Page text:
Bowie: ‘Not guilty, sir’
March 26, 1976 — After silently walking through a crush of fans, police and reporters, English rock star David Bowie pleaded innocent to a felony drug charge yesterday in Rochester City Court.
Bowie, 28, entered the Public Safety Building through the Plymouth Avenue doorway at 9:25 a.m., just five minutes before court convened, with an entourage of about seven persons, including his attorneys and the three other persons charged with him.
He was ushered into a side corridor by police and was arraigned within 10 minutes, as a crowd of about 200 police, fans and reporters looked on.
Bowie and his group ignored reporters’ shouted questions and fans’ yells as he walked in — except for one teenager who got his autograph as he stepped off the escalator.
His biggest greeting was the screams of about a half-dozen suspected prostitutes awaiting arraignment in the rear of the corridor outside the courtroom.
Asked for a plea by City Court Judge Alphonse Cassetti to the charge of fifth-degree criminal possession of a controlled substance, Bowie said, “not guilty, sir.” The court used his real name — David Jones.
He stood demurely in front of the bench with his attorneys. He wore a gray three-piece leisure suit and a pale brown shirt. He was holding a matching hat. His two companions were arraigned on the same charge.
Bowie was represented by Rochester lawyer Anthony F. Leonardo, who also represented his companions, James J. Osterberg, 28 of Ypsilanti, Mich., and Dwain A. Vaughs, 22, of Brooklyn. Osterberg, described as a friend and Vaughs, described as a bodyguard, also pleaded innocent to the drug charge.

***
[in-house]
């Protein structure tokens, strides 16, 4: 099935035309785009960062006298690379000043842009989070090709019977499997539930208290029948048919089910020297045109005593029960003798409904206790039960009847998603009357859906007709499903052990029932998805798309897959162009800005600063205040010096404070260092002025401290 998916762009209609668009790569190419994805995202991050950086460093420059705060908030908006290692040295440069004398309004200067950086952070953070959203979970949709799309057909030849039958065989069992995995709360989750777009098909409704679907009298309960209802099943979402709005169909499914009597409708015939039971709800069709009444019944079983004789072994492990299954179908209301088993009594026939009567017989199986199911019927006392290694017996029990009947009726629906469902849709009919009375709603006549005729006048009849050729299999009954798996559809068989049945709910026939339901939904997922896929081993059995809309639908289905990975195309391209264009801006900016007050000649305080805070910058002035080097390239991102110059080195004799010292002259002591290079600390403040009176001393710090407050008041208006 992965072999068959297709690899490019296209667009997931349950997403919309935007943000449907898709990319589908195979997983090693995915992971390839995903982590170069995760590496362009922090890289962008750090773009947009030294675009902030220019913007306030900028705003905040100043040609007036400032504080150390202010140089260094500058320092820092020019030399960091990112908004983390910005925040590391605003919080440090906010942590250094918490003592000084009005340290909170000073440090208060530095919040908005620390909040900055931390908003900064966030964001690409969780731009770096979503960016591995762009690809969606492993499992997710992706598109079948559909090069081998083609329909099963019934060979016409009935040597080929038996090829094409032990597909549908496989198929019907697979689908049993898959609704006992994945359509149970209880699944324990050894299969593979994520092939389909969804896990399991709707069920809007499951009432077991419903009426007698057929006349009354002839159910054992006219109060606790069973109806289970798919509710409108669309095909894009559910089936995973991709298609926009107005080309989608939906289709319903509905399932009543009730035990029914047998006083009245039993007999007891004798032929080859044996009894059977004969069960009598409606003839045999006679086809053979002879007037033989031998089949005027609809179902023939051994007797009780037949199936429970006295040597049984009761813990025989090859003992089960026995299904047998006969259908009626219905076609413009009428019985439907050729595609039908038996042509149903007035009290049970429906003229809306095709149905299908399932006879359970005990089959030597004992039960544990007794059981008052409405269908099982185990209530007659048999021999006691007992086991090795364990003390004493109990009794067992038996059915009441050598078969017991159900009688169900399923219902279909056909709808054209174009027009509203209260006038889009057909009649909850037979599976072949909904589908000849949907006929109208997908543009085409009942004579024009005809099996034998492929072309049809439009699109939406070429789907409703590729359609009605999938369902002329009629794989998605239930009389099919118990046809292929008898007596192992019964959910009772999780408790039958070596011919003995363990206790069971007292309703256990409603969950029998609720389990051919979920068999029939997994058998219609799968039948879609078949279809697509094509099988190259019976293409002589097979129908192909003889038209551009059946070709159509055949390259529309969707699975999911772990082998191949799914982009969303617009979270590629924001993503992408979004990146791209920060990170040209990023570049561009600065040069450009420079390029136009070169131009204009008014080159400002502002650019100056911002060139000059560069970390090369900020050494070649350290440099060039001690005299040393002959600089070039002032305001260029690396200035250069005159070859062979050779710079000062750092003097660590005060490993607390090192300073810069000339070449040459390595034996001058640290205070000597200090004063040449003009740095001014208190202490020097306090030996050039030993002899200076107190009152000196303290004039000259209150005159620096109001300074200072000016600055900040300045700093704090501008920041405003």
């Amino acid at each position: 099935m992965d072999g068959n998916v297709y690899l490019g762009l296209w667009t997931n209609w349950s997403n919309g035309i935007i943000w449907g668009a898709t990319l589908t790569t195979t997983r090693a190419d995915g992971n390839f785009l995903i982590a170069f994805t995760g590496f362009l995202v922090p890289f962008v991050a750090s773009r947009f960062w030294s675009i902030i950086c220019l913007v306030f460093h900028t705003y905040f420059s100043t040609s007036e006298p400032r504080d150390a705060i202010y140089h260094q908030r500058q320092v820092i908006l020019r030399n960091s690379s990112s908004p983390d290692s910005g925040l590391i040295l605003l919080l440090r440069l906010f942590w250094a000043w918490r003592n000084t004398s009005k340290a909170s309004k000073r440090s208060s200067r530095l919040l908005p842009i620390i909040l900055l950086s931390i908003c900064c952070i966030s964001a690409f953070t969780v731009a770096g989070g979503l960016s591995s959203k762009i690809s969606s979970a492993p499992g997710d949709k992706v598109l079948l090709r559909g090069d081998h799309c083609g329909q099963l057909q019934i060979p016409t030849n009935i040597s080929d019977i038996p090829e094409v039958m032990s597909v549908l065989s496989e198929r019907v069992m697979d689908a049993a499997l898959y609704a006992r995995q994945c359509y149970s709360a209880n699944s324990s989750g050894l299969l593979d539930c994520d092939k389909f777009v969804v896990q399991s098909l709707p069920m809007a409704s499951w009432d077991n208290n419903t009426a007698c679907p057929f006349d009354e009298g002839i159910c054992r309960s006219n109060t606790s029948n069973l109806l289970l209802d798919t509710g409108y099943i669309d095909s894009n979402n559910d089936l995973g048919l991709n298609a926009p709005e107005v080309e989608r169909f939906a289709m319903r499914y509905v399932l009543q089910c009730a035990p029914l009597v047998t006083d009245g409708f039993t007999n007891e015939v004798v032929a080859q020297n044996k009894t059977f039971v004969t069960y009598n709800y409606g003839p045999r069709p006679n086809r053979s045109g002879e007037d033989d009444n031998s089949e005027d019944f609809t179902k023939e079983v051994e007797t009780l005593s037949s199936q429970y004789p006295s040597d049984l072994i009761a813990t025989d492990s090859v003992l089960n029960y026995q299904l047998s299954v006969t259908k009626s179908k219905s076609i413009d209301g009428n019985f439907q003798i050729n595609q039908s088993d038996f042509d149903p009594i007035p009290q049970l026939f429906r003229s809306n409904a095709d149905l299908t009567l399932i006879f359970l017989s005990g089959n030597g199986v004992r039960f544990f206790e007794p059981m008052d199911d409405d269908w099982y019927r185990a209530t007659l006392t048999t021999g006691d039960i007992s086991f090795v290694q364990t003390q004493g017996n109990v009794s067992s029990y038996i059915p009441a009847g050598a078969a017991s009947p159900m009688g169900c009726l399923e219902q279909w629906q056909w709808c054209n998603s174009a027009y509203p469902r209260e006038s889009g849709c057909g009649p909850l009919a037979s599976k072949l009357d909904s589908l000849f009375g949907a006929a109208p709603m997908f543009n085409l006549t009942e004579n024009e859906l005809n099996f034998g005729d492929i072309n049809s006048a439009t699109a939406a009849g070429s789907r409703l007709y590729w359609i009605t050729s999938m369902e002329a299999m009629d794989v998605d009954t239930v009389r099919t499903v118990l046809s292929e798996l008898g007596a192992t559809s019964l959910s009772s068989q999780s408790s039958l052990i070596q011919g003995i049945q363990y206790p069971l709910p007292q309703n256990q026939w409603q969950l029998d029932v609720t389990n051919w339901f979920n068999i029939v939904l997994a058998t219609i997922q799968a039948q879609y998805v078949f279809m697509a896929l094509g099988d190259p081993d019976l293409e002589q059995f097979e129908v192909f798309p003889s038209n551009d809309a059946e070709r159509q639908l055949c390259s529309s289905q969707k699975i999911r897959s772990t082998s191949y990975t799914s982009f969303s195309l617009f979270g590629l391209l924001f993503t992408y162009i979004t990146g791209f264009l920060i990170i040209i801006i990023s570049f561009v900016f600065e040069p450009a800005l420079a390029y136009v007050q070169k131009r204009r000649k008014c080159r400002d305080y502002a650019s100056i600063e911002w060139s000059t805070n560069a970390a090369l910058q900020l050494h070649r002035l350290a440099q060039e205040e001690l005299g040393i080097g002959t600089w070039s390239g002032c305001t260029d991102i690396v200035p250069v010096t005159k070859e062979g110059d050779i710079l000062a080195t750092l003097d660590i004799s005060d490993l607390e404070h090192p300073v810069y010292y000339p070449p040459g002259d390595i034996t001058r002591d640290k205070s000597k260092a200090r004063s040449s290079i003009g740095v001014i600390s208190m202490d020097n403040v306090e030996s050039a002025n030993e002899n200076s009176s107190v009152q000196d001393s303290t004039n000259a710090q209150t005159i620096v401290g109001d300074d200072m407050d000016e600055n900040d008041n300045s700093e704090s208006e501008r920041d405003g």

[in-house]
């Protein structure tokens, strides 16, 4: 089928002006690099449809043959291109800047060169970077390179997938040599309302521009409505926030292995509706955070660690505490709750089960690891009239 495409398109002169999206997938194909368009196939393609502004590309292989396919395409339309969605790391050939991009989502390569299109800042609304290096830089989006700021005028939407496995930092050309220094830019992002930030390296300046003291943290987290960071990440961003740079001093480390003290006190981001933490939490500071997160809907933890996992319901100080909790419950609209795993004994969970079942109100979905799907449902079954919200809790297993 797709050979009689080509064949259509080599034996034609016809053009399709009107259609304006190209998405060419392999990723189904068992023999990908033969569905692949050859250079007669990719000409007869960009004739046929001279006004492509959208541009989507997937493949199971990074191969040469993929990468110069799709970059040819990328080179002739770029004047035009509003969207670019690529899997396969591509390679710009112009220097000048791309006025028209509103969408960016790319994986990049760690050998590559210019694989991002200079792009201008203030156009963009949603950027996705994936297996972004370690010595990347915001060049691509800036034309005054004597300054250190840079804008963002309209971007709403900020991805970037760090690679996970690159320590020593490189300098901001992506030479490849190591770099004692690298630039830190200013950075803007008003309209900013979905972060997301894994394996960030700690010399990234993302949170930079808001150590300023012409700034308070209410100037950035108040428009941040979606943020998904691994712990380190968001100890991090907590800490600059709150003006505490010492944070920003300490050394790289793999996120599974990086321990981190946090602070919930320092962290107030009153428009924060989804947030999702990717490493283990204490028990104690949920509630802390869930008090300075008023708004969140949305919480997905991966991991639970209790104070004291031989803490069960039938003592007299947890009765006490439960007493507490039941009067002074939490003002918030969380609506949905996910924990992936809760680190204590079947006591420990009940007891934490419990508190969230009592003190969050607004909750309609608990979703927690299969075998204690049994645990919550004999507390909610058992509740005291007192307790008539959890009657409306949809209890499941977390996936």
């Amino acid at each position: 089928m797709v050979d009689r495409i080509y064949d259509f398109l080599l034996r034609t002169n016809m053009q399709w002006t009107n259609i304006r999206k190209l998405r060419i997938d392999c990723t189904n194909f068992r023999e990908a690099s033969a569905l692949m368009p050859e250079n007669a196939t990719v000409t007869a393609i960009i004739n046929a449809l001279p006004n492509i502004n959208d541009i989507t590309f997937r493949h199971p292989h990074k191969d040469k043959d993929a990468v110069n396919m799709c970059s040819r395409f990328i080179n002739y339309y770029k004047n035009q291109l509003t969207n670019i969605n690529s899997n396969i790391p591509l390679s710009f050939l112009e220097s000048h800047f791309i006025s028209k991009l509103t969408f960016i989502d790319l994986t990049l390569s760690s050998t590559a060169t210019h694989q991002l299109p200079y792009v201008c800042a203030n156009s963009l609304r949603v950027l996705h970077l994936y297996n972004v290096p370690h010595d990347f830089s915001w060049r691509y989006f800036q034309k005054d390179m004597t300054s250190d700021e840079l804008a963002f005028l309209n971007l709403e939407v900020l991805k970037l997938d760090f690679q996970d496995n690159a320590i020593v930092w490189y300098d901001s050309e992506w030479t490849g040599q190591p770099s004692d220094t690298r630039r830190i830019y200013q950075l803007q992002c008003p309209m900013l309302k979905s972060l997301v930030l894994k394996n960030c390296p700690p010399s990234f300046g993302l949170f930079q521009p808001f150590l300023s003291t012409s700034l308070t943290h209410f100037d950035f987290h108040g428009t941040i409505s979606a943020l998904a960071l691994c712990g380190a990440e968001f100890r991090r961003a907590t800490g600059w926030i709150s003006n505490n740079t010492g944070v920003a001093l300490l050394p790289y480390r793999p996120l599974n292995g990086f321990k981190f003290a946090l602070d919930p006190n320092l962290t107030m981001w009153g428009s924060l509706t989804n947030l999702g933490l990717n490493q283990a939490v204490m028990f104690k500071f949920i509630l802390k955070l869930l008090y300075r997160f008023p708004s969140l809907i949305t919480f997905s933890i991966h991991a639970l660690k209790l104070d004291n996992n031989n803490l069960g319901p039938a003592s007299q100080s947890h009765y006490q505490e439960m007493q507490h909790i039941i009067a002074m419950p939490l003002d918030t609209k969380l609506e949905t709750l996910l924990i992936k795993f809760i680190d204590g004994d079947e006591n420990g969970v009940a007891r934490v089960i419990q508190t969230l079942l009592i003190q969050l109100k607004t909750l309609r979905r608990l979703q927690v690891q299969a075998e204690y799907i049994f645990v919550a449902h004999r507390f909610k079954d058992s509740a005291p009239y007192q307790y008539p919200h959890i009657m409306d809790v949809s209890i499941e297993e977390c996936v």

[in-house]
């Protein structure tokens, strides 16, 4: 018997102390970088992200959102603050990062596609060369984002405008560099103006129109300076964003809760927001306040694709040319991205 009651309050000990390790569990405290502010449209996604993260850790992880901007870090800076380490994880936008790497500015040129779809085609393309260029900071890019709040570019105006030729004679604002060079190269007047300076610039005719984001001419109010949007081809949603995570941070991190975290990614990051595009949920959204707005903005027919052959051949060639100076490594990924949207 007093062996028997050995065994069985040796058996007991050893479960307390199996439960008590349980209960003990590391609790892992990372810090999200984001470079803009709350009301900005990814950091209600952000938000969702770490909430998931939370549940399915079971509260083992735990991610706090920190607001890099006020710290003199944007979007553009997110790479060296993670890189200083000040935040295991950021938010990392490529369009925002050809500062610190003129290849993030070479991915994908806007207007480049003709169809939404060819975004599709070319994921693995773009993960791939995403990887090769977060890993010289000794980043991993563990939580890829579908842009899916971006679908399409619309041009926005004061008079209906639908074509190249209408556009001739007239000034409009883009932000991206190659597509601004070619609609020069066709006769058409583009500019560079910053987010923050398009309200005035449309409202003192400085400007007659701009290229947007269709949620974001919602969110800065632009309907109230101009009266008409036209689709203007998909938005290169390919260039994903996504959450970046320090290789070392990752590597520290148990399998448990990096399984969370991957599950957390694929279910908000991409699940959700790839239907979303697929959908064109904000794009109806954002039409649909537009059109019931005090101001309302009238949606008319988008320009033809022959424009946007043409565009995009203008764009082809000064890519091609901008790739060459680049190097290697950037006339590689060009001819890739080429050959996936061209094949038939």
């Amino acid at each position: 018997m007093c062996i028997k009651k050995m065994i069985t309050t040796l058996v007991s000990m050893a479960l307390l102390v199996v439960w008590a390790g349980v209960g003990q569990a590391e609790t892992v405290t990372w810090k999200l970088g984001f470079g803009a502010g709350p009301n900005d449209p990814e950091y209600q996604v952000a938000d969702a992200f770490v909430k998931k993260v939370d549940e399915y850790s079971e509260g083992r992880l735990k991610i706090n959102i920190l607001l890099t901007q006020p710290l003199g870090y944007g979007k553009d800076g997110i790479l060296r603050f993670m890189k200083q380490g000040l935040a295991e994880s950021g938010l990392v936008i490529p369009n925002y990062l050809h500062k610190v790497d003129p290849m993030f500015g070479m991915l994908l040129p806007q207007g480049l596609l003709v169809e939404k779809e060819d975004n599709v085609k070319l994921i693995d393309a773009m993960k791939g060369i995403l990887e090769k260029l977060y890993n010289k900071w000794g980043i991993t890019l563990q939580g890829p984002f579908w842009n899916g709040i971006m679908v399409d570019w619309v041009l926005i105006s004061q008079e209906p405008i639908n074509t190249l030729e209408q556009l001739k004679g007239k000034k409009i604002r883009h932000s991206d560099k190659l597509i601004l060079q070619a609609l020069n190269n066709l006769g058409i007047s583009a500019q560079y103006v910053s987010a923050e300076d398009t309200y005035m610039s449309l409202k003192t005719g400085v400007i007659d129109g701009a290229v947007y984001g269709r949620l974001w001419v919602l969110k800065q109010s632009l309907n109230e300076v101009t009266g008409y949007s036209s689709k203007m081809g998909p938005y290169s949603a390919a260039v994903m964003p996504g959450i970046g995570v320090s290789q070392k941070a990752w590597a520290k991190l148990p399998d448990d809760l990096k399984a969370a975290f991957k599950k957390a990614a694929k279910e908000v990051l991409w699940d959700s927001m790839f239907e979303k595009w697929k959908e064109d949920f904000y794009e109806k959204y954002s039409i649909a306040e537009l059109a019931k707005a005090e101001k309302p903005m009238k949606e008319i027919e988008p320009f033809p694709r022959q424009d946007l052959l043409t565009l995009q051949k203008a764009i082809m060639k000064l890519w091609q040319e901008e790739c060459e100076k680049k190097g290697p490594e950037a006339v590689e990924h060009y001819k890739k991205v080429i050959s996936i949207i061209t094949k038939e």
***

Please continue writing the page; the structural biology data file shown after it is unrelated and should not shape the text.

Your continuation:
Osterberg also is a rock musician and performs under the name of Iggy Stooge. Bowie has produced at least one of Osterberg’s album in the past. Judge Cassetti set April 20 for he preliminary hearing for the three men. He also agreed to set the same date for the Rochester woman charged with the same offence, Chiwah Soo, 20, of 9 Owen St., who was also in the courtroom.
Cassetti allowed Bowie to remain free on $2,000 bail, as well as continuing the $2,000 bond on the other three persons charged.
Bowie and the other three were arrested by city vice squad detectives and state police Sunday in the Americana Rochester hotel, charged with possession of 182 grams, about half a pound, of marijuana in his room there. Bowie was in Rochester of a concert Saturday night.
Bowie’s arrangement was witnessed by his fans, some of whom had waited two hours to catch a glimpse of him. All remained quiet in the courtroom and scrambled after his arraignment to watch his exit from the building.
But fans and reporters were disappointed as city uniformed and plain-clothes police slipped him out unnoticed.
Using a maze of elevators and stairwells, police took Bowie and his entourage out a side exit, across the Civic Center Plaza and into Leonardo’s office on the Times Square building’s seventh floor.